Brick and mortar refers to businesses that have physical (rather than virtual or online) presences – in other words, stores that you can physically enter to purchase merchandise. When the term came about, most buildings were made of brick and mortar. Though we use all kinds of building materials today, the term is still common.

Building Envelope
The maximum square footage and number of floors/building height allowed on a property by the city’s zoning restrictions.
Building Permit
Allows for new construction or construction activities within an existing building. Building permits are issued after the city has ensured that the proposed activity conforms with all city guidelines and regulations.
Business Entity
A business entity is established as separate from its owners to maximize tax strategies, create liability protection, and ensure asset protection. Corporations, limited liability companies, and sole proprietorships are types of common business entities.
Business Improvement District
A business improvement district is a geographically defined area within the City of Atlanta, in which services, activities and programs are paid for through a special assessment which is charged to all members within the district.
Business Personal Property
Any tangible property owned and used for your business, including all machinary, fixtures, office furniture, and equipment. In general, business personal property is all property owned or leased by a business except licensed vehicles, business inventory, intangible assets or application software
Business Plan
A business plan is an essential roadmap for business success. This living document generally projects 3-5 years ahead and outlines the route a company intends to take to grow revenues.
Cash Flow
A business’s cash flow is the measurement of cash flowing into and out of the business within a set amount of time. For example, you might bring in $100 in sales, but spend $50 in supplies within a given month.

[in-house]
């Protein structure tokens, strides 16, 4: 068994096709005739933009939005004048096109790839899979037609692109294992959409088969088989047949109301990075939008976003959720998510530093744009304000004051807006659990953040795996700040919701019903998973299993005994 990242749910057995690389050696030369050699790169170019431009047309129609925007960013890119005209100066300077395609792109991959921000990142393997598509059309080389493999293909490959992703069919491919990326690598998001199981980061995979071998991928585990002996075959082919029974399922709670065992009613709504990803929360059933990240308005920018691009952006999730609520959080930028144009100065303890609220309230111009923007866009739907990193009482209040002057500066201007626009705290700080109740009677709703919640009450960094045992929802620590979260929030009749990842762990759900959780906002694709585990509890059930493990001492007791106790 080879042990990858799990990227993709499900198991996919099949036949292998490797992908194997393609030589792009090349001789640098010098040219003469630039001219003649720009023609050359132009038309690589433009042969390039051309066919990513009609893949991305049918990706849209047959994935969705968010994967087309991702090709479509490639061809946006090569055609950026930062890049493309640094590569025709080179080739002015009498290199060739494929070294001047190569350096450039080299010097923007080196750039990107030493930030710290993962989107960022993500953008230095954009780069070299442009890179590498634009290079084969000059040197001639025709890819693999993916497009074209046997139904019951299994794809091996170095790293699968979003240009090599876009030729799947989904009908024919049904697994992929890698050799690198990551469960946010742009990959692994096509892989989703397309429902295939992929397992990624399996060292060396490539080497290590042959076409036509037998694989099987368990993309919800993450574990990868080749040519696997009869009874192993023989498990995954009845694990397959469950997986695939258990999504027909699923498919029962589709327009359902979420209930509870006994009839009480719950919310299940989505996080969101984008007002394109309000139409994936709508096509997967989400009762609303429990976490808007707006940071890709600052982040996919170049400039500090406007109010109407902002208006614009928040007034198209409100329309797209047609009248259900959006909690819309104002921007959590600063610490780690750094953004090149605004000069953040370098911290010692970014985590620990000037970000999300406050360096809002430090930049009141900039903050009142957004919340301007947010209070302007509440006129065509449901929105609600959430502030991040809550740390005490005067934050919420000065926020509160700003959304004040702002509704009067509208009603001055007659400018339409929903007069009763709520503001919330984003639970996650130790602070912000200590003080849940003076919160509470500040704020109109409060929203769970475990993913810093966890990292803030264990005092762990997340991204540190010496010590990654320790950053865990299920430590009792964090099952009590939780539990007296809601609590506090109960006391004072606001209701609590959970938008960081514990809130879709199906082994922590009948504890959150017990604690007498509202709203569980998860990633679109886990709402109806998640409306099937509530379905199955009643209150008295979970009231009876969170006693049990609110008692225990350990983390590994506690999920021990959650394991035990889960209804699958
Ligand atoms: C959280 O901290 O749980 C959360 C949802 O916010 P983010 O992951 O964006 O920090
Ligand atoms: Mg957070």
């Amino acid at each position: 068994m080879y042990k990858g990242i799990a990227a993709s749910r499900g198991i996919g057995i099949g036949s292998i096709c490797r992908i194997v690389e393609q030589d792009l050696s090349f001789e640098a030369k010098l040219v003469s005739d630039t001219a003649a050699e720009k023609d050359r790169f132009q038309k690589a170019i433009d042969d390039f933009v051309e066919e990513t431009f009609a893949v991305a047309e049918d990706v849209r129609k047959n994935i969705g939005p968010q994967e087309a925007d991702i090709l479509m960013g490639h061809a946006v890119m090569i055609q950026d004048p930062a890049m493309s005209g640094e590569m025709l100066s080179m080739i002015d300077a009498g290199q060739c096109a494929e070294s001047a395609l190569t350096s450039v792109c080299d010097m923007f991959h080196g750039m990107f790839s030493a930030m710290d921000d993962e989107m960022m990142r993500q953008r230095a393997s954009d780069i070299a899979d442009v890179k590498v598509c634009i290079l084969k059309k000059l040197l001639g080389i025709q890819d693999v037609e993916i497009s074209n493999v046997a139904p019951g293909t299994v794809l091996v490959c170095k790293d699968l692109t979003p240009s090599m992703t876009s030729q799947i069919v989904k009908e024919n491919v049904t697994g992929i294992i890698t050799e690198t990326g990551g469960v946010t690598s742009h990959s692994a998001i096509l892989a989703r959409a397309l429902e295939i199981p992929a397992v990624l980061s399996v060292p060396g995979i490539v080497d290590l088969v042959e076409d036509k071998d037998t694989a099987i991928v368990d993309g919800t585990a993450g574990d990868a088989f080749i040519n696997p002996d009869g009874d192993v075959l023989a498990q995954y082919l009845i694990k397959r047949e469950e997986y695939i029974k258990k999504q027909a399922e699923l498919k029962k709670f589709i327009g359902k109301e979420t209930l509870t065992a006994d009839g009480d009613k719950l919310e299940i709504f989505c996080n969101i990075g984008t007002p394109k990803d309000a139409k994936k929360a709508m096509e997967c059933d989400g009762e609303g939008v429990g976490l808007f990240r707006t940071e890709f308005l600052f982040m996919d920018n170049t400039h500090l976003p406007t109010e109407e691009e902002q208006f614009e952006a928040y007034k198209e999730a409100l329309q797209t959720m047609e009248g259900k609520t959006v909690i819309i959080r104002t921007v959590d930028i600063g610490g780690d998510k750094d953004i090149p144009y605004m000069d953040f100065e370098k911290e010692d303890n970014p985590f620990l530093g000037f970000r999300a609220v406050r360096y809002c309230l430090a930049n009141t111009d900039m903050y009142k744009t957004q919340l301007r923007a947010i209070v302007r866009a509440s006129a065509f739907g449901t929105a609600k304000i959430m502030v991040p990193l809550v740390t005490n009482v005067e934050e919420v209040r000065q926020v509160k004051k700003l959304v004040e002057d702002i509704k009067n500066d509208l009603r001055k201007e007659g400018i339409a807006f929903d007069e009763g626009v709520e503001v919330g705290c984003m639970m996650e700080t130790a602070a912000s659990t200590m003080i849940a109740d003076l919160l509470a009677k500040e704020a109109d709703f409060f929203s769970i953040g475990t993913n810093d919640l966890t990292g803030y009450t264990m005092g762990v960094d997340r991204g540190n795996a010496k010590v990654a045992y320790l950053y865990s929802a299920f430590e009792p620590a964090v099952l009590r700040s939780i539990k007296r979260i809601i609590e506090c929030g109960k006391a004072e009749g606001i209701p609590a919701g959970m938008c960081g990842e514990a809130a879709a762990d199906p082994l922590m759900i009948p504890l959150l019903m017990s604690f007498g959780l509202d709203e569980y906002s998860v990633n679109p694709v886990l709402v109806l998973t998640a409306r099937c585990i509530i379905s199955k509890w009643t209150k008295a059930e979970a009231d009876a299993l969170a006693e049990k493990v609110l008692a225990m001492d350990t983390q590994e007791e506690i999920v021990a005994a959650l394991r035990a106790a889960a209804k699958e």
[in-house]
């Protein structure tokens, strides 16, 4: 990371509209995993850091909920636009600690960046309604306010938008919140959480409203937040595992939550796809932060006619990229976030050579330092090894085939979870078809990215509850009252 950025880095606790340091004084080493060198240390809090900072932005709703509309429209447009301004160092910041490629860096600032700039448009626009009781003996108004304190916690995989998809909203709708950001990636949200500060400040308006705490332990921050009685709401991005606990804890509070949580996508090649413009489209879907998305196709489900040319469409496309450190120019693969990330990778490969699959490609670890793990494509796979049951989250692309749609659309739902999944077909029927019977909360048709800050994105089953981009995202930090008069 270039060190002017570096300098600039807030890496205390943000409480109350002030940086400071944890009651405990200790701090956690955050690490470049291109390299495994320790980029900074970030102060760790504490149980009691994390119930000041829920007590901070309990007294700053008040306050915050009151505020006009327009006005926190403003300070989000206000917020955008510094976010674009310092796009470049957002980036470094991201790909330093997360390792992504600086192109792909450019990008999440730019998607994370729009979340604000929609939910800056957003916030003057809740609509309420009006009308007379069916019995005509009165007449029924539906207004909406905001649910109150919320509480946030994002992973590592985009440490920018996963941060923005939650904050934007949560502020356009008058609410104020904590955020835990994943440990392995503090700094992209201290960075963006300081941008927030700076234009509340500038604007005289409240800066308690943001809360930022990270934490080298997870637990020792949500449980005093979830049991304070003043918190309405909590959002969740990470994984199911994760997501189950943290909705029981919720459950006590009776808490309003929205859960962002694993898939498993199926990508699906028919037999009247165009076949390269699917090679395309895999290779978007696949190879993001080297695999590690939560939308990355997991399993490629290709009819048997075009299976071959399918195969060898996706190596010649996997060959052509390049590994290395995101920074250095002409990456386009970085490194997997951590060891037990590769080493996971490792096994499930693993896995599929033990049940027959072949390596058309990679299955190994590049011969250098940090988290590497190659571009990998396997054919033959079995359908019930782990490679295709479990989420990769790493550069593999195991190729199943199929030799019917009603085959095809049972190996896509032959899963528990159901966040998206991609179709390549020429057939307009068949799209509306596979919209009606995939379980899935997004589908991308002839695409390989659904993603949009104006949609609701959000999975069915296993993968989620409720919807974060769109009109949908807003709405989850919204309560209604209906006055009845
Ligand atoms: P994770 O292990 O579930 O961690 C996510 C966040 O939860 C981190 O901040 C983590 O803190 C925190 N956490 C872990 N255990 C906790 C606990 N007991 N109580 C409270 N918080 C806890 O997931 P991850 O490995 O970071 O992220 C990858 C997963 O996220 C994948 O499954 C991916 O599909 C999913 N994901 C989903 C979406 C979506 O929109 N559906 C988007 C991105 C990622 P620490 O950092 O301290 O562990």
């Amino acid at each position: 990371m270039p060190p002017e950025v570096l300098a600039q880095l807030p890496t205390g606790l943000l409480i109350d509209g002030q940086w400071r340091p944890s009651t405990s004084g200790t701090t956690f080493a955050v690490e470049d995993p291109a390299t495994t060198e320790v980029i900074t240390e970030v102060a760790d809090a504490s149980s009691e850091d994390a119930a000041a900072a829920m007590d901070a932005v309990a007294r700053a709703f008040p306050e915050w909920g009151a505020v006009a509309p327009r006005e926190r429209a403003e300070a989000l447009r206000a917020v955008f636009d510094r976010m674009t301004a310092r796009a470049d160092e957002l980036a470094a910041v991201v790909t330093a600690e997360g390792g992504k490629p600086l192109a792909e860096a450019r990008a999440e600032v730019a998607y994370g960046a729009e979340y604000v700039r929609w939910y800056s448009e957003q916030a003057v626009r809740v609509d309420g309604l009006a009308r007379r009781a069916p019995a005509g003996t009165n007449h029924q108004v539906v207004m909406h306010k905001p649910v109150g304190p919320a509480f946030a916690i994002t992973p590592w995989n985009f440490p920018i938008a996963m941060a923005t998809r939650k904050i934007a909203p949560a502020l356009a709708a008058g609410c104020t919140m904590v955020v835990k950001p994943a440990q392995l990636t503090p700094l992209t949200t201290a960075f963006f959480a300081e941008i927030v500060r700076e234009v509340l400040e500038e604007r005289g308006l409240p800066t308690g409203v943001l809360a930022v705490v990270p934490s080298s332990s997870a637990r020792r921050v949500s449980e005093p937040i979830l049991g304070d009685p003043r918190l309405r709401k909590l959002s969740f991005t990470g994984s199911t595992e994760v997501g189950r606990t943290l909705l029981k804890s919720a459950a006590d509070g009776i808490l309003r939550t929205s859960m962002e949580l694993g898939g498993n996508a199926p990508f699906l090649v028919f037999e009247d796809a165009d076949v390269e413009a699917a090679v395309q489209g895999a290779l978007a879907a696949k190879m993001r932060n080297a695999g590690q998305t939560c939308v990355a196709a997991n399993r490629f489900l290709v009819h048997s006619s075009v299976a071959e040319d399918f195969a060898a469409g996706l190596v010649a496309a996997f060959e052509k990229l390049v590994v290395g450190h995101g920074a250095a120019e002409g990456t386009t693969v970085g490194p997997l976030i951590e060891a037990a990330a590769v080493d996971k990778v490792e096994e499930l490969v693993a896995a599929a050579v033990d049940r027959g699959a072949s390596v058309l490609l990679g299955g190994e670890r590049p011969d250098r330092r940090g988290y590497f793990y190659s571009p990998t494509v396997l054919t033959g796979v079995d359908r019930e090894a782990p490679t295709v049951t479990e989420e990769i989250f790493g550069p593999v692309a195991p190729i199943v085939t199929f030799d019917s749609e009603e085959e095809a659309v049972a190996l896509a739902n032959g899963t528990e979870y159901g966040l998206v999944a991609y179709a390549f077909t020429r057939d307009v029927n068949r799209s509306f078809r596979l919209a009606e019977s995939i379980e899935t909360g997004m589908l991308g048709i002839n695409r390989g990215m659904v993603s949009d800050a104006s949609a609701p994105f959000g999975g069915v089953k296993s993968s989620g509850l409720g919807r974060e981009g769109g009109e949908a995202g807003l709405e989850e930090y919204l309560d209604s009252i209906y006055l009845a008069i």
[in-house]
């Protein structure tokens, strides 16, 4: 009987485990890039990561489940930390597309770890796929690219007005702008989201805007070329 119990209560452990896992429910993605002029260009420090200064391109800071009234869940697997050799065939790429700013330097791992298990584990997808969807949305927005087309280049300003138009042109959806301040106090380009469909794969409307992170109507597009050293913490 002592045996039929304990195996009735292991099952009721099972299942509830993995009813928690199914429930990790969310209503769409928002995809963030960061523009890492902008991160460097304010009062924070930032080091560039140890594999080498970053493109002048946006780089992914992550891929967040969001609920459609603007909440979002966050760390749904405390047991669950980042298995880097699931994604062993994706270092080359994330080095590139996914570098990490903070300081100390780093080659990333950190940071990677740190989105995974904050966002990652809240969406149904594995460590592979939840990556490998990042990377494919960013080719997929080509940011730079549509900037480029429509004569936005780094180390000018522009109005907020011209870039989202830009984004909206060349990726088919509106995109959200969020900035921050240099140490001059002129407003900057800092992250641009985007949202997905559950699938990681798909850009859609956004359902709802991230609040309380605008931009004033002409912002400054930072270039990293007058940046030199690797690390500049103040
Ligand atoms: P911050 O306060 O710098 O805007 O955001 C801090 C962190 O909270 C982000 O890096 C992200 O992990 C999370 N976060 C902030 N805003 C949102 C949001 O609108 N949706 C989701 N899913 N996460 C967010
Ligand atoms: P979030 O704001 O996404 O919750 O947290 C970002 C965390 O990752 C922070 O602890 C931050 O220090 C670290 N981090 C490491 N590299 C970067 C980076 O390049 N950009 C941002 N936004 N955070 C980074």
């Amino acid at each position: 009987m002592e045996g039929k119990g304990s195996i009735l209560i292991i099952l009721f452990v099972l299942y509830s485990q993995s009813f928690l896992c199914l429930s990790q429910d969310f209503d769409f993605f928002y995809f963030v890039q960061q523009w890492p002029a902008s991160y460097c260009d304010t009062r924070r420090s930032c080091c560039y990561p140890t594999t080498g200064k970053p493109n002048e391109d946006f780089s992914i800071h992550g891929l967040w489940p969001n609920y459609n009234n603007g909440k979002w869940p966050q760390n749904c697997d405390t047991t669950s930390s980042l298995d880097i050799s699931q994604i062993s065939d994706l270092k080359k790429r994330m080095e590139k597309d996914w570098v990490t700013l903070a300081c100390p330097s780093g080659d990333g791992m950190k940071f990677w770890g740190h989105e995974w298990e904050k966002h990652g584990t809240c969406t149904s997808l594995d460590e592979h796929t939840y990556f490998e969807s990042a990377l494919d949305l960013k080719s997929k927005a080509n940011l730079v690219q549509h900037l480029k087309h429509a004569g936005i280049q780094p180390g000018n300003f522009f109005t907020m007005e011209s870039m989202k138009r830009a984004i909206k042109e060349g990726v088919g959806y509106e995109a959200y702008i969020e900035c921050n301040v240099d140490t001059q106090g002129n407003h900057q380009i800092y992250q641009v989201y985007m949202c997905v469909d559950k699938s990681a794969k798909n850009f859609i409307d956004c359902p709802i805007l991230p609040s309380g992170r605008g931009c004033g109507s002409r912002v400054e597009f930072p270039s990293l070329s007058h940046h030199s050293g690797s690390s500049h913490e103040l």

Certificate of Occupancy

A document issued by the Department of Building and Safety, which verifies that a building complies with codes, laws and zoning and is thus approved for occupancy.

Change of Use

Any construction or remodeling that changes a facility into a different type of facility, for instance, if a print shop is changed into a restaurant. A change of use may trigger different zoning and permit approvals.

Conditional Use Permit (CUP)

Required approval for certain types of land uses and business activities, regardless of whether or not they conform to zoning requirements.


A method of raising capital in small amounts from a large group of people using the Internet and social media.


A statistical view of a population, generally including age, gender, income, schooling, occupation and so on. Analyzing demographics of your customer base is very important in determining branding and marketing.

Doing Business As (DBA)

A DBA is a name a business operates under that is different from the legal name of the business. For example, the legal name for a home painting service might be Johnson Enterprises LLC, but the DBA might be Johnson’s Home Painting Services.


E-commerce is the act of selling products or services over the internet. When you have an online presence through which you try to make a profit, you are involved in e-commerce.


Approval or permission by the City to use or develop land. Entitlements are required unless your building and all of your proposed business activities are permitted under the city’s zoning regulations.

Organization established as a separate existence for the purposes of taxes. Corporations, limited liability companies, and sole proprietorships are types of common business entities.

The process of identifying and starting a new business venture and source and organizing the required resources while taking both the risks and rewards associated with the venture.

Fixed Costs

Fixed costs are the costs that do not change in relation to how much you sell. Paying rent or salaries are examples of fixed costs. They do not change if your sales or income increase or decrease.

Food Service Establishment (FSE)

A facility or business that provides food to the public. Examples of FSEs include restaurants, commercial kitchens, markets, food processing plants, caterers, hotels, schools, and hospitals.